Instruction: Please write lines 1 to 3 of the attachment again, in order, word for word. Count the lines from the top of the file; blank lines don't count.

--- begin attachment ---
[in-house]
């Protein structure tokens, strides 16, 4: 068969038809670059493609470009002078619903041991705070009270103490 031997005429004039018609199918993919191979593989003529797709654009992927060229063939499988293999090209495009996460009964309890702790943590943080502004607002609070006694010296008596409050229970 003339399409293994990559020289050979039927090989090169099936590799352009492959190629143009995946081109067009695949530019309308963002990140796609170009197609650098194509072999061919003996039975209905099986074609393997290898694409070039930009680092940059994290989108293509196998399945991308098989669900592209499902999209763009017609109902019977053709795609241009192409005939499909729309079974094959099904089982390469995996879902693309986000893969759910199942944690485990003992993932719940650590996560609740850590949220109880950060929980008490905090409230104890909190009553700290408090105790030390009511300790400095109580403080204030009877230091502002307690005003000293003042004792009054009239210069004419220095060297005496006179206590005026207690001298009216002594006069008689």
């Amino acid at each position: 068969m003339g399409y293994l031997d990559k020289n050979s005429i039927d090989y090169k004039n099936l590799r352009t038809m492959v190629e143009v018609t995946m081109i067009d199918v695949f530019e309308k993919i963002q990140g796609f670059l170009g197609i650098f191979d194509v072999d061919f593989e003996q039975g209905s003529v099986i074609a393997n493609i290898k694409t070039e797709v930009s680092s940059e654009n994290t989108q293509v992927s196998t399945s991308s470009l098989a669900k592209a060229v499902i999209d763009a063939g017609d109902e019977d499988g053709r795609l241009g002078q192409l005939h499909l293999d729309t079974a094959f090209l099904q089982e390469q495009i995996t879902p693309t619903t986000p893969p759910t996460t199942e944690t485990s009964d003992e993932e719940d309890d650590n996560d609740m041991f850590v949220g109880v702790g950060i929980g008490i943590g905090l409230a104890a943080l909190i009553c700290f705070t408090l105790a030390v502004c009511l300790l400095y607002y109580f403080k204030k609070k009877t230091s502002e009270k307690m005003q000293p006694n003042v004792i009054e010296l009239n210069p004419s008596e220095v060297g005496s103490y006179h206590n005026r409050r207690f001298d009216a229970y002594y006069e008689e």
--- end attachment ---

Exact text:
[in-house]
């Protein structure tokens, strides 16, 4: 068969038809670059493609470009002078619903041991705070009270103490 031997005429004039018609199918993919191979593989003529797709654009992927060229063939499988293999090209495009996460009964309890702790943590943080502004607002609070006694010296008596409050229970 003339399409293994990559020289050979039927090989090169099936590799352009492959190629143009995946081109067009695949530019309308963002990140796609170009197609650098194509072999061919003996039975209905099986074609393997290898694409070039930009680092940059994290989108293509196998399945991308098989669900592209499902999209763009017609109902019977053709795609241009192409005939499909729309079974094959099904089982390469995996879902693309986000893969759910199942944690485990003992993932719940650590996560609740850590949220109880950060929980008490905090409230104890909190009553700290408090105790030390009511300790400095109580403080204030009877230091502002307690005003000293003042004792009054009239210069004419220095060297005496006179206590005026207690001298009216002594006069008689």
């Amino acid at each position: 068969m003339g399409y293994l031997d990559k020289n050979s005429i039927d090989y090169k004039n099936l590799r352009t038809m492959v190629e143009v018609t995946m081109i067009d199918v695949f530019e309308k993919i963002q990140g796609f670059l170009g197609i650098f191979d194509v072999d061919f593989e003996q039975g209905s003529v099986i074609a393997n493609i290898k694409t070039e797709v930009s680092s940059e654009n994290t989108q293509v992927s196998t399945s991308s470009l098989a669900k592209a060229v499902i999209d763009a063939g017609d109902e019977d499988g053709r795609l241009g002078q192409l005939h499909l293999d729309t079974a094959f090209l099904q089982e390469q495009i995996t879902p693309t619903t986000p893969p759910t996460t199942e944690t485990s009964d003992e993932e719940d309890d650590n996560d609740m041991f850590v949220g109880v702790g950060i929980g008490i943590g905090l409230a104890a943080l909190i009553c700290f705070t408090l105790a030390v502004c009511l300790l400095y607002y109580f403080k204030k609070k009877t230091s502002e009270k307690m005003q000293p006694n003042v004792i009054e010296l009239n210069p004419s008596e220095v060297g005496s103490y006179h206590n005026r409050r207690f001298d009216a229970y002594y006069e008689e």